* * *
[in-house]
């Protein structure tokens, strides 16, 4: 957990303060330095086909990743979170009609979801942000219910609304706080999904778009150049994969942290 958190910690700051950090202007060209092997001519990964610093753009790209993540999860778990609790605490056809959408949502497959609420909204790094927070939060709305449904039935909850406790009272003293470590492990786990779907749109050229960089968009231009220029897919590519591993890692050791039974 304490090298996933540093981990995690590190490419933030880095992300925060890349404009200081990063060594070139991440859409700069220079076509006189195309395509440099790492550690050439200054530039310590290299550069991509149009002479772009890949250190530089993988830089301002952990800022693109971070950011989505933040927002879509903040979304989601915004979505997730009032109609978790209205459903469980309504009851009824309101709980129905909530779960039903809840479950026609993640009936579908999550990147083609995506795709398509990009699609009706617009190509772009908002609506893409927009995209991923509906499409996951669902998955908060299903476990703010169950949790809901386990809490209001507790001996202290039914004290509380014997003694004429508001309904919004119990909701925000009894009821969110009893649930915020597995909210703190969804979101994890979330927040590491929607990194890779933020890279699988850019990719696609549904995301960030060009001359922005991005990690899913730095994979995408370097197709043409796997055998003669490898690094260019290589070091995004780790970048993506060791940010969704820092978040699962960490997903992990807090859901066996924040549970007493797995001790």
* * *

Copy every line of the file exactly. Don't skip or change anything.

[in-house]
């Protein structure tokens, strides 16, 4: 957990303060330095086909990743979170009609979801942000219910609304706080999904778009150049994969942290 958190910690700051950090202007060209092997001519990964610093753009790209993540999860778990609790605490056809959408949502497959609420909204790094927070939060709305449904039935909850406790009272003293470590492990786990779907749109050229960089968009231009220029897919590519591993890692050791039974 304490090298996933540093981990995690590190490419933030880095992300925060890349404009200081990063060594070139991440859409700069220079076509006189195309395509440099790492550690050439200054530039310590290299550069991509149009002479772009890949250190530089993988830089301002952990800022693109971070950011989505933040927002879509903040979304989601915004979505997730009032109609978790209205459903469980309504009851009824309101709980129905909530779960039903809840479950026609993640009936579908999550990147083609995506795709398509990009699609009706617009190509772009908002609506893409927009995209991923509906499409996951669902998955908060299903476990703010169950949790809901386990809490209001507790001996202290039914004290509380014997003694004429508001309904919004119990909701925000009894009821969110009893649930915020597995909210703190969804979101994890979330927040590491929607990194890779933020890279699988850019990719696609549904995301960030060009001359922005991005990690899913730095994979995408370097197709043409796997055998003669490898690094260019290589070091995004780790970048993506060791940010969704820092978040699962960490997903992990807090859901066996924040549970007493797995001790």